• To examine their perceptions of the job search process (interviews and offers).
  • To determine how their choice compared to their ideal.
study of job candidates1
Study of Job Candidates

METHOD

  • A survey of academic job candidates
    • 93 respondents
      • US and international institutions
study of job candidates2
Study of Job Candidates

RESULTS

  • Job search
    • Average of 13.7 AMA interviews [0-33].
      • (Matched the # interviews reported by schools)
    • Average 5 on-campus invitations [0–17]
    • 3.7 campus visits [range 0-7]
    • 2.3 job offers [range 0-7].
    • 80 (86%) report accepting an offer
study of job candidates3
Study of Job Candidates
  • Teaching areas
    • Consumer behavior (50, 54%)
    • Marketing research (41, 44%)
    • Marketing management and strategy (34, 37%)
    • E-commerce (30, 32%)
    • Marketing theory/principles (25, 27%)
    • International (25, 27%)
    • Global marketing (20, 22%)
      • [multiple responses possible]
study of job candidates4
Study of Job Candidates
  • Research areas:
    • Consumer behavior (49, 53%),
    • E-commerce (33, 35%)
    • Advertising (23, 25%)
    • “Other” (22, 24%)
    • International marketing (21, 23%)
    • Marketing management and strategy (20, 22%)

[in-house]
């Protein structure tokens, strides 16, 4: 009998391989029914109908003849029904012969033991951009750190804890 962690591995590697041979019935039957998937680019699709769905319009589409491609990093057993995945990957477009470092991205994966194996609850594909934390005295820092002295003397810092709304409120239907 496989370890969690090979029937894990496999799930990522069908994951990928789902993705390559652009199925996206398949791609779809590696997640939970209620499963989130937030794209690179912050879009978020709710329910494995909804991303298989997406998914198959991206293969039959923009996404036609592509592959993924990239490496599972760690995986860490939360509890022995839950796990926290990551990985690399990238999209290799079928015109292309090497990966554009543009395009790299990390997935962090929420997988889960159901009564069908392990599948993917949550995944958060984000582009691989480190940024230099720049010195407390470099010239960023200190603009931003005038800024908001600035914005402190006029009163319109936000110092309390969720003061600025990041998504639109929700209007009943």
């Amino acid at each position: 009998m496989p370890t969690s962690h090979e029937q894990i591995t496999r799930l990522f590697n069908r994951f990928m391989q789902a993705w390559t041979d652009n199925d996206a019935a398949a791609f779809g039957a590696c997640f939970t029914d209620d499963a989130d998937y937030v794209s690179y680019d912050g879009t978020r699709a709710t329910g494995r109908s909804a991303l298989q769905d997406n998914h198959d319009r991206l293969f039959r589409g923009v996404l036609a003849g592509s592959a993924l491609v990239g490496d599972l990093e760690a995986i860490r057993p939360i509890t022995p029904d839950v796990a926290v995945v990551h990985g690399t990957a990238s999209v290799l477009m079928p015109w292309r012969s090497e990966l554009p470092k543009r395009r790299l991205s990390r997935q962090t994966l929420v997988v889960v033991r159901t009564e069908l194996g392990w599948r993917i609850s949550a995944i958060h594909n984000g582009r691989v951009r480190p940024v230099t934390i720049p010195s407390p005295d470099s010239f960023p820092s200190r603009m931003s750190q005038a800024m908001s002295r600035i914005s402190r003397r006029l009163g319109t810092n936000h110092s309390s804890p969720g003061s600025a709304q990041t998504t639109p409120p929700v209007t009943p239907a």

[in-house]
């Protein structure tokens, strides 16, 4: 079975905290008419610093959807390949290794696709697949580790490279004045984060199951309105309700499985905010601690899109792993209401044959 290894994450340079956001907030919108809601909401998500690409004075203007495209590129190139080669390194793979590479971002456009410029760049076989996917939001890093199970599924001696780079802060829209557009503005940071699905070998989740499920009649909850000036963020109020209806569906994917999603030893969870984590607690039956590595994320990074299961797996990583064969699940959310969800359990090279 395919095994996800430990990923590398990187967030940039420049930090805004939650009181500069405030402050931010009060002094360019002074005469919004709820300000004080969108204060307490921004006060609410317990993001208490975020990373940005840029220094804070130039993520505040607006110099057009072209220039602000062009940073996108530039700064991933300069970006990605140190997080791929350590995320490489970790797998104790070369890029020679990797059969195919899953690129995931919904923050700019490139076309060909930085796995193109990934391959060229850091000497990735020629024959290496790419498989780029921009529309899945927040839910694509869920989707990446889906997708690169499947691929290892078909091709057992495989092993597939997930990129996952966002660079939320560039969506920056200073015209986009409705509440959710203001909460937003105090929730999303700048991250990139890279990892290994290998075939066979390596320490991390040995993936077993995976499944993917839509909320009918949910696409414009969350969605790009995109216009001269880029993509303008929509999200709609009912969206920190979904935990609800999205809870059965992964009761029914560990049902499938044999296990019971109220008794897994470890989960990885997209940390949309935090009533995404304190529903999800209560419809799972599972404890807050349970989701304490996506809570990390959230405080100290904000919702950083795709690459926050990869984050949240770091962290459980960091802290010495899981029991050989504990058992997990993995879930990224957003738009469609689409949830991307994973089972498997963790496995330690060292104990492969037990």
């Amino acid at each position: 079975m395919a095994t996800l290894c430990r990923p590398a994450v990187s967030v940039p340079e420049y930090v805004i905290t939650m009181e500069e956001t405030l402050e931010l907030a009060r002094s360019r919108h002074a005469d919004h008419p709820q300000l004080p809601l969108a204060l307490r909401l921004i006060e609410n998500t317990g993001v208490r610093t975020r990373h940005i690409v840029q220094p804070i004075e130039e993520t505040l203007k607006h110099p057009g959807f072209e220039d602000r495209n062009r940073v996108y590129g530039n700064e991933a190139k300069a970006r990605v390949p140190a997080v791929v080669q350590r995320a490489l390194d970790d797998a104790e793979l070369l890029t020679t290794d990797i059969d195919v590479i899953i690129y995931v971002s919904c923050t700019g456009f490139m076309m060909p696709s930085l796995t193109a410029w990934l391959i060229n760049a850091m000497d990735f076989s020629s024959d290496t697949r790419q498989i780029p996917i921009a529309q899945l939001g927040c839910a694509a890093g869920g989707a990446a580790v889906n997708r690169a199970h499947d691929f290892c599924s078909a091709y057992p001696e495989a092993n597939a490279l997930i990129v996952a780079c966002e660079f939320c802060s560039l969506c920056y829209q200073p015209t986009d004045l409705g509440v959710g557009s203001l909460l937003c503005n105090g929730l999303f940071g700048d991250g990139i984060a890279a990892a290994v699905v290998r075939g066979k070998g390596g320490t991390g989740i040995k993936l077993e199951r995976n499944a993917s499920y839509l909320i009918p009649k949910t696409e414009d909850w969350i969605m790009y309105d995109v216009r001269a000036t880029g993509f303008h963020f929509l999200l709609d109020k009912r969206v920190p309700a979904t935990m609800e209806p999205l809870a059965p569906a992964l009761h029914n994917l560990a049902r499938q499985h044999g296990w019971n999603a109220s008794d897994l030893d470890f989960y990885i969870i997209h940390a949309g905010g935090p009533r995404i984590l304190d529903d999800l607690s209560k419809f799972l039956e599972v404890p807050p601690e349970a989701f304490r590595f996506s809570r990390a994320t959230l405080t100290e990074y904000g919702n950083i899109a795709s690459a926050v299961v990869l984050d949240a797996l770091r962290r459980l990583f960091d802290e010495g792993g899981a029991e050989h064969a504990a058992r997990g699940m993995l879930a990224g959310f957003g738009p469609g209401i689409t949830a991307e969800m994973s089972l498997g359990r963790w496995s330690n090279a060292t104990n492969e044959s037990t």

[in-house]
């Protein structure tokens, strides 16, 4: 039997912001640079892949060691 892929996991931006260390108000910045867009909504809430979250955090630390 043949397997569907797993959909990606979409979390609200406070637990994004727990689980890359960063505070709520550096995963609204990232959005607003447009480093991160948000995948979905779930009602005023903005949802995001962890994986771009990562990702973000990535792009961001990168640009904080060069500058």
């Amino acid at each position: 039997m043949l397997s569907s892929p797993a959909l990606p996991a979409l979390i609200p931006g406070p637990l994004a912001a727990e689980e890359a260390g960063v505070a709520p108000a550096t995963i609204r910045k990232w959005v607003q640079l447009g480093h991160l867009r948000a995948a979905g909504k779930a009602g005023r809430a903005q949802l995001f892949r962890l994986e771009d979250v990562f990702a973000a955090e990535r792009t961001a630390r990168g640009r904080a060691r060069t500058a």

• [multiple responses possible].
study of job candidates5
Colleagues (M = 5.3)

Research support (M = 5.5)

Research expectations (M = 5.9)

Number of classes taught (M = 5.9)

Salary (M = 6.0)

Location of the school (M = 6.2)

Atmosphere (M = 6.4)

School reputation (M = 7.7)

Spousal consideration (M = 8.3)

Conference/travel support (8.9)

Cost of living (9.1)

Benefits (9.7)

Study of Job Candidates

What were candidates looking for in a job?

(Rank ordering from 1 to 14)

study of job candidates6
Study of Job Candidates

How did schools compare?

  • Respondents rated their school on a 1-to-5 scale.
  • Results showed little variance –
    • range between 3.6 (cost of living) and 4.4 (colleagues).
  • Candidates identified things schools did well or poorly during the hiring process.
    • Frequent communication was a key strength (when it occurred) and weakness (when they weren’t kept informed).
    • A number of candidates were bothered by unprofessional conduct by the interviewer (such as appearing drunk).
conclusions
Conclusions
  • Schools want candidates to:
    • match the job
    • do their homework
    • examine needs of hiring institution
  • Candidates want:
    • good colleagues
    • research support
    • reasonable research expectations
    • reasonable teaching expectations
conclusions1
Conclusions
  • SO… Attracting candidates
    • Colleagues and research support
      • Main interest in colleagues
      • Followed closely by research support
    • Consider building “areas” of interest
      • Collaboration and mentorship
    • Show professionalism in recruitment
      • Communication and other intangibles
conclusions2
Conclusions
  • Reducing mismatches…
      • Flexibility!
  • Find ways to flex
    • Examples:
      • Hire in CB,
        • Move existing faculty to needs
      • Hire from outside business
        • Psych, Econ, Comm
        • AQ versus PQ